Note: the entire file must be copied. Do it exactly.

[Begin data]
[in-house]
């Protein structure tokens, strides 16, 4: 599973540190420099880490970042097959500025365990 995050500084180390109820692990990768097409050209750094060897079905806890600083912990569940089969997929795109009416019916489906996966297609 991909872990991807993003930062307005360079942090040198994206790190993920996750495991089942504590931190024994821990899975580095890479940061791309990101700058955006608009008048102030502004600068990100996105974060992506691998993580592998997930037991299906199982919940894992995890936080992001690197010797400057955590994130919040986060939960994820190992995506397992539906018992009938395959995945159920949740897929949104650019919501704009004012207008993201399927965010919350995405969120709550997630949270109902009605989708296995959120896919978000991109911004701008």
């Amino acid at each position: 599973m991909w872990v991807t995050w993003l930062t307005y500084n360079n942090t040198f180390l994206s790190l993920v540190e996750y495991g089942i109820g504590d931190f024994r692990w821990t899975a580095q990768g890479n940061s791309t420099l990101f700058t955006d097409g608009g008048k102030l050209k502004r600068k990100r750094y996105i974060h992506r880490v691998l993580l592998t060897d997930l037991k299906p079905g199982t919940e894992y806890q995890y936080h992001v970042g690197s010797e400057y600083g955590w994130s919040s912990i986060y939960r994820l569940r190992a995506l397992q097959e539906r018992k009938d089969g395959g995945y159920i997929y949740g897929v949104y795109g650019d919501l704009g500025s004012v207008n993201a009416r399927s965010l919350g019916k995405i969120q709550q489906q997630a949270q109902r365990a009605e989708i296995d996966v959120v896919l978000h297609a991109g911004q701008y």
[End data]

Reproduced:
[in-house]
């Protein structure tokens, strides 16, 4: 599973540190420099880490970042097959500025365990 995050500084180390109820692990990768097409050209750094060897079905806890600083912990569940089969997929795109009416019916489906996966297609 991909872990991807993003930062307005360079942090040198994206790190993920996750495991089942504590931190024994821990899975580095890479940061791309990101700058955006608009008048102030502004600068990100996105974060992506691998993580592998997930037991299906199982919940894992995890936080992001690197010797400057955590994130919040986060939960994820190992995506397992539906018992009938395959995945159920949740897929949104650019919501704009004012207008993201399927965010919350995405969120709550997630949270109902009605989708296995959120896919978000991109911004701008």
């Amino acid at each position: 599973m991909w872990v991807t995050w993003l930062t307005y500084n360079n942090t040198f180390l994206s790190l993920v540190e996750y495991g089942i109820g504590d931190f024994r692990w821990t899975a580095q990768g890479n940061s791309t420099l990101f700058t955006d097409g608009g008048k102030l050209k502004r600068k990100r750094y996105i974060h992506r880490v691998l993580l592998t060897d997930l037991k299906p079905g199982t919940e894992y806890q995890y936080h992001v970042g690197s010797e400057y600083g955590w994130s919040s912990i986060y939960r994820l569940r190992a995506l397992q097959e539906r018992k009938d089969g395959g995945y159920i997929y949740g897929v949104y795109g650019d919501l704009g500025s004012v207008n993201a009416r399927s965010l919350g019916k995405i969120q709550q489906q997630a949270q109902r365990a009605e989708i296995d996966v959120v896919l978000h297609a991109g911004q701008y």